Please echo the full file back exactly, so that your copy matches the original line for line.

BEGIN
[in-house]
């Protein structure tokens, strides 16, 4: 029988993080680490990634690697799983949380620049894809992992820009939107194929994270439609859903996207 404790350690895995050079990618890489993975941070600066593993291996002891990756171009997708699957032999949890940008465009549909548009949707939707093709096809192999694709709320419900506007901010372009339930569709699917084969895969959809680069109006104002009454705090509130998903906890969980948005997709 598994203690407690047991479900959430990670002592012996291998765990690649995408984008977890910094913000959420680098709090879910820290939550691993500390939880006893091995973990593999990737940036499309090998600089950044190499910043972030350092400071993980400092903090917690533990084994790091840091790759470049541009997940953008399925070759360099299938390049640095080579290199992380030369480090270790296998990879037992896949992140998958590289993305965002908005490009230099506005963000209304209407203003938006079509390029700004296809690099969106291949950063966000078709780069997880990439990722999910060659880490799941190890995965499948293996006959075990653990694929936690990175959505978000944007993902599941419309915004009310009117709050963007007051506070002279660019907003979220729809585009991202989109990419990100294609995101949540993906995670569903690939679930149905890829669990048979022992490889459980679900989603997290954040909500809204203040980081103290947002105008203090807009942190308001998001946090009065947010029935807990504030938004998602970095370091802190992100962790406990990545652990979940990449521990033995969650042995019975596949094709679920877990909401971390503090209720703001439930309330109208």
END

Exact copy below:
[in-house]
């Protein structure tokens, strides 16, 4: 029988993080680490990634690697799983949380620049894809992992820009939107194929994270439609859903996207 404790350690895995050079990618890489993975941070600066593993291996002891990756171009997708699957032999949890940008465009549909548009949707939707093709096809192999694709709320419900506007901010372009339930569709699917084969895969959809680069109006104002009454705090509130998903906890969980948005997709 598994203690407690047991479900959430990670002592012996291998765990690649995408984008977890910094913000959420680098709090879910820290939550691993500390939880006893091995973990593999990737940036499309090998600089950044190499910043972030350092400071993980400092903090917690533990084994790091840091790759470049541009997940953008399925070759360099299938390049640095080579290199992380030369480090270790296998990879037992896949992140998958590289993305965002908005490009230099506005963000209304209407203003938006079509390029700004296809690099969106291949950063966000078709780069997880990439990722999910060659880490799941190890995965499948293996006959075990653990694929936690990175959505978000944007993902599941419309915004009310009117709050963007007051506070002279660019907003979220729809585009991202989109990419990100294609995101949540993906995670569903690939679930149905890829669990048979022992490889459980679900989603997290954040909500809204203040980081103290947002105008203090807009942190308001998001946090009065947010029935807990504030938004998602970095370091802190992100962790406990990545652990979940990449521990033995969650042995019975596949094709679920877990909401971390503090209720703001439930309330109208």